It is particularly interesting because I just finished a communication assessment for a client (“That’s done!”), and saw that the top workplace issues in their organization are created by what we call “incomplete conversations”. Those happen when:

  • Somebody does something really good and nobody says, “Thank you!”
  • Or somebody doesn’t keep their promise to get you that information you need when they said they’d have it – and you don’t contact them and say, “Hey, where’s that price schedule you said you’d have on my desk this morning?”
  • Or you change an appointment on your calendar and forget to notify some of the people you were supposed to meet.

The first incomplete conversation is likely to cause a little bit of hurt feelings, when the person wonders if you even noticed the good thing they did. But if you leave out that “Thank you!” on a regular basis, it can turn into a grudge, or worse.

The second one eats away at an organization’s integrity and undermines accountability. If you don’t follow up when people don’t keep their word, they will learn that you don’t really care about what you say you want. If you wonder why you don’t get what you want, read that last sentence again because it’s true. You lose your credibility, and nobody takes you seriously. So when you ask people in another department for something you need right now, well, guess what? You have trained them out of being accountable.

The third one is when you make a change and don’t really consider who will be affected by it. You can’t be surprised when they’re sort of mad at you. Maybe even more than sort of mad – they might gossip about you, say mean things to you, or just not invite you to something you should attend. Payback is a bear, but we bring it on ourselves.

So this organization is going to learn about where the incomplete conversations are. We already know they have something like all 3 of these situations, but I’m betting we will find more of them. When we find out where and when they happen, we can see how to put in the completion. That would reduce some of those negative feelings in a hurry and maybe even boost their accountability scores too: it’s not impossible.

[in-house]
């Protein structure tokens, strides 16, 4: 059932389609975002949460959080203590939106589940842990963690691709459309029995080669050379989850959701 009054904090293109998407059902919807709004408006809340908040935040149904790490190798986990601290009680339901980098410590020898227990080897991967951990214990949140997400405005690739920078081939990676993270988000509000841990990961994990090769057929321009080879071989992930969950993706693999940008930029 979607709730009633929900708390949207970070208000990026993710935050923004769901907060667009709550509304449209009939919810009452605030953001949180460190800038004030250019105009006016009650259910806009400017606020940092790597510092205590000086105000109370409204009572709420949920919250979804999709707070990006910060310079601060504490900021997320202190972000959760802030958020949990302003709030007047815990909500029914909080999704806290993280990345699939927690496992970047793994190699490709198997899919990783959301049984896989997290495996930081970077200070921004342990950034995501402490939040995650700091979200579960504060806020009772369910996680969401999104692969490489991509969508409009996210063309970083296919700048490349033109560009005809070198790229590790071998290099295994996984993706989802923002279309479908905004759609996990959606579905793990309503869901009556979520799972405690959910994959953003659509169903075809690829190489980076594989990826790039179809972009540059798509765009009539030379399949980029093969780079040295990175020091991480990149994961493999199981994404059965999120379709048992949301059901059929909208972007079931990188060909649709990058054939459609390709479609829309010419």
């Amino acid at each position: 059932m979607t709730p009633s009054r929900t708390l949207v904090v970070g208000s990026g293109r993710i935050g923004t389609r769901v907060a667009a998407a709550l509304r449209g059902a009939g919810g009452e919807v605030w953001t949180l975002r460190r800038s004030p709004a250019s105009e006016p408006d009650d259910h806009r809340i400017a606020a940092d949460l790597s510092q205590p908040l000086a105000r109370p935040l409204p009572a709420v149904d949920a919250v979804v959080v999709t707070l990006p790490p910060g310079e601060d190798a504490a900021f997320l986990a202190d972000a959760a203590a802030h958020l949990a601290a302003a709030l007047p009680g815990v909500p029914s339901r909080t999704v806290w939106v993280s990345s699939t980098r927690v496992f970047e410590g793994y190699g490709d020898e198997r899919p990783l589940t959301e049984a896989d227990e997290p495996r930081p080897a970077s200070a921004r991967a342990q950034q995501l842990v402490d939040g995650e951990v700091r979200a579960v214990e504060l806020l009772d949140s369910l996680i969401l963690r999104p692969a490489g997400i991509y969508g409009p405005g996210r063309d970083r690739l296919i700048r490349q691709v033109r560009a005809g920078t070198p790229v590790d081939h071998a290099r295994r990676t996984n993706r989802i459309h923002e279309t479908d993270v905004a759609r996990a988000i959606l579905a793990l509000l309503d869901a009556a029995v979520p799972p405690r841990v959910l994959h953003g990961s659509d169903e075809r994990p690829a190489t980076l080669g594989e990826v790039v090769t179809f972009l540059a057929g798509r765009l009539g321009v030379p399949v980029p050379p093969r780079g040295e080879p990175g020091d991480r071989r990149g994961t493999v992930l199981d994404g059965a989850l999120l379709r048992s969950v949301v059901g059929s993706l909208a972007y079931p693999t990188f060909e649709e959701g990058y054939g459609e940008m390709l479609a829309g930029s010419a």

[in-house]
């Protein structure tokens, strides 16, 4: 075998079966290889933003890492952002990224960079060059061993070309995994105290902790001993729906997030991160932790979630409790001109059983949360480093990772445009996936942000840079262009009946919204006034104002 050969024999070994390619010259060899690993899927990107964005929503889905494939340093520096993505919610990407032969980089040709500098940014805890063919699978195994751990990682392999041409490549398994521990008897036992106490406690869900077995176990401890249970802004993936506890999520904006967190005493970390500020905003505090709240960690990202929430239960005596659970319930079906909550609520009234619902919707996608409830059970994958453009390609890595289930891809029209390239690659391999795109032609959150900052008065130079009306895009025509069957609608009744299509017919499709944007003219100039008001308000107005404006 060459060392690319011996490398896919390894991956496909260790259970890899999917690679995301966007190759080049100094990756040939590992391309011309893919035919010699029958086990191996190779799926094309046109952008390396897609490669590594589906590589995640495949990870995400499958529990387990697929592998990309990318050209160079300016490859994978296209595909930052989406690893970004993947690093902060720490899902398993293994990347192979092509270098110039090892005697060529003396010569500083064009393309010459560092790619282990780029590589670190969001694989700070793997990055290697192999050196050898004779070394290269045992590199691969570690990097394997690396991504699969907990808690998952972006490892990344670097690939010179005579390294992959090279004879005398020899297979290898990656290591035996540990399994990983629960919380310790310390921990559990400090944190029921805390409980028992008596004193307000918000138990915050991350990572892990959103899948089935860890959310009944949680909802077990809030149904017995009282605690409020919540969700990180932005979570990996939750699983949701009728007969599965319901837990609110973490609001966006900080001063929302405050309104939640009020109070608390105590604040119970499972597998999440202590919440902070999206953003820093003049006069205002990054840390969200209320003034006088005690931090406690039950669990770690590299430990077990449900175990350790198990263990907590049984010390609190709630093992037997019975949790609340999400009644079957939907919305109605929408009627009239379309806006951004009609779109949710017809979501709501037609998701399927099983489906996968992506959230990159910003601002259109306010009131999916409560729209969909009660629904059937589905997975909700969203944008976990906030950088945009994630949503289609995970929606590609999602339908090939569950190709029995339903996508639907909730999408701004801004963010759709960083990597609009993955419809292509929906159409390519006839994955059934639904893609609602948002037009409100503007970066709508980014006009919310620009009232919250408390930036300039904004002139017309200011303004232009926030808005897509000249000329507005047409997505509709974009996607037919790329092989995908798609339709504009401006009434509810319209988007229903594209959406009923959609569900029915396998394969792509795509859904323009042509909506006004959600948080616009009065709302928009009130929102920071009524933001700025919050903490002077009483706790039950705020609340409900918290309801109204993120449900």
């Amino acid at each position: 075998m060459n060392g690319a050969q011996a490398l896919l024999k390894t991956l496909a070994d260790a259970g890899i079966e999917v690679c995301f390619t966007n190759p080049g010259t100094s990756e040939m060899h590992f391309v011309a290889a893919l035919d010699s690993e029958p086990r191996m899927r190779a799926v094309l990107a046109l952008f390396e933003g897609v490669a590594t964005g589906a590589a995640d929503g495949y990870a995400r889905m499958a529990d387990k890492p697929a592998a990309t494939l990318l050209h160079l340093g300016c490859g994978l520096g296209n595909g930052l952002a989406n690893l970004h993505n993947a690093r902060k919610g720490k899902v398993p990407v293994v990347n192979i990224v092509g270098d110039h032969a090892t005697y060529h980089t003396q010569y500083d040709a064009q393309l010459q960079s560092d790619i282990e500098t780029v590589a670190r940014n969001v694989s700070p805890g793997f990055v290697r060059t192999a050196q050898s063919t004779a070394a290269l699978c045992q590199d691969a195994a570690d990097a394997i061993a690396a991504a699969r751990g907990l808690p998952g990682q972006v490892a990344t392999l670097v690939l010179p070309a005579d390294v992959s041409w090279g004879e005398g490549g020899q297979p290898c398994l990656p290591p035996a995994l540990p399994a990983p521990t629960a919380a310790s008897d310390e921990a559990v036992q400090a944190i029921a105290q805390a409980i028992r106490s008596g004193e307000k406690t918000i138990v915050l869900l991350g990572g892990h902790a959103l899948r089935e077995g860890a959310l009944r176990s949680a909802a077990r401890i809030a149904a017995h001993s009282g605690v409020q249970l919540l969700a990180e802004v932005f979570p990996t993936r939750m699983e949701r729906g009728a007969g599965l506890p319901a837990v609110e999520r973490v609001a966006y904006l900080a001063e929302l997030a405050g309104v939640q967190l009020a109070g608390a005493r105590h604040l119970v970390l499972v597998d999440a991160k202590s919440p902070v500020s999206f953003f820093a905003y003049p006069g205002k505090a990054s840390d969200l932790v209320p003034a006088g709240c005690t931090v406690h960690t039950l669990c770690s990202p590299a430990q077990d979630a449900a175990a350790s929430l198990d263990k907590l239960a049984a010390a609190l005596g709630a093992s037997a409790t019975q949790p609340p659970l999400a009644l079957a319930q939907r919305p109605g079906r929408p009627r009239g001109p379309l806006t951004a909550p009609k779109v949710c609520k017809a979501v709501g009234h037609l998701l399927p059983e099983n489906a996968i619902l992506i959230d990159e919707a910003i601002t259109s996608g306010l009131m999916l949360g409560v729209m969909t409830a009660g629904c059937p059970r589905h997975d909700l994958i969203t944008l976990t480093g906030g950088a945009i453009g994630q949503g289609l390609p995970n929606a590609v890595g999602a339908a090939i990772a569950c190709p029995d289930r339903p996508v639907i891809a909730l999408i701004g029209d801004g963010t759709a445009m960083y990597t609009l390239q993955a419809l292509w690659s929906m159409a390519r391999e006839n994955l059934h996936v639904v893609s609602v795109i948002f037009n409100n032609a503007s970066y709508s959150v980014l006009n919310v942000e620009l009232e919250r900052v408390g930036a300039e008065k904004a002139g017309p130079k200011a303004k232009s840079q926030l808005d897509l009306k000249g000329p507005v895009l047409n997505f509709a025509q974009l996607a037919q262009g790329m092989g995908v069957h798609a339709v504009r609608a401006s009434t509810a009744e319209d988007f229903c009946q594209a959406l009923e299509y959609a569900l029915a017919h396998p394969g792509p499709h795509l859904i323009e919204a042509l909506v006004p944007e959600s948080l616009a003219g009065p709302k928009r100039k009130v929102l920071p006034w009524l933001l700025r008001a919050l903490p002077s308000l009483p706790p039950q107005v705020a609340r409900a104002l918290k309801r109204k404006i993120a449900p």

Micromanagement: Story #1

A friend of mine is an accountant for a yoga-fitness studio, and last week he told me his studio owner is a “micro-manager”. I asked him what he meant – here’s what he said:

“Patty is our studio owner who sometimes drops in on a yoga class, and if she thinks a student is doing a pose incorrectly, she will interrupt the class and show people how to do it “the right way”. As you can imagine, this is pretty upsetting to the teachers, and, frankly, I don’t think the people who are paying for the class like it much either.”

Yep, that sounds like micromanaging to me. Some people want to control everything – making sure things are done their way is more important  than whether they embarrass an employee or disrupt their work. Do it my way!

My friend tried telling Patty it wasn’t a good practice to step in that way, but she remained firm saying, “If the teacher made the corrections, I wouldn’t have to do it”. One instructor suggested to Patty that she was welcome to “assist” in leading the class, which would let class members know there would be two instructors and her corrections wouldn’t be seen as an interruption. But Patty wasn’t open to that idea either.

One instructor, Marla, finally solved the problem by having a Performance Conversation. “It took courage,” Marla told me, “but I had to do it”. Here’s what she said to the owner:

“It’s time that you and I clarify our agreement regarding my teaching yoga classes for you. You said you wanted our customers to be happy with the classes and continue to sign up for follow-up courses and special events. So I have been accountable for that, working to tailor my class to fit their needs and interests. I am tracking how it’s going: they keep coming here month after month, and my classes are growing because they sometimes bring their friends or work colleagues. If you want to come to any class I teach, please show me the respect that the students give, and let me work with each person as I see fit, without interruption. If you want to change the conditions of my employment, and have be me accountable for whether each person does the yoga poses the way you want them done, please let me know that and I will see whether I can make those adjustments in my teaching.”

The studio owner was stunned, and slowly turned and left the room. She came back 15 minutes later and said, “Marla, I do appreciate that you took your agreement to serve our customers so seriously, and I’m sorry that my interactions with your yoga students seemed disrespectful to you. I will not do that from now on.”

Not every Performance Conversation produces the result we want. This teacher felt she was putting her job on the line without any assurance she would win. Her micro-manager boss appears to have learned something. If so, hats off to them both!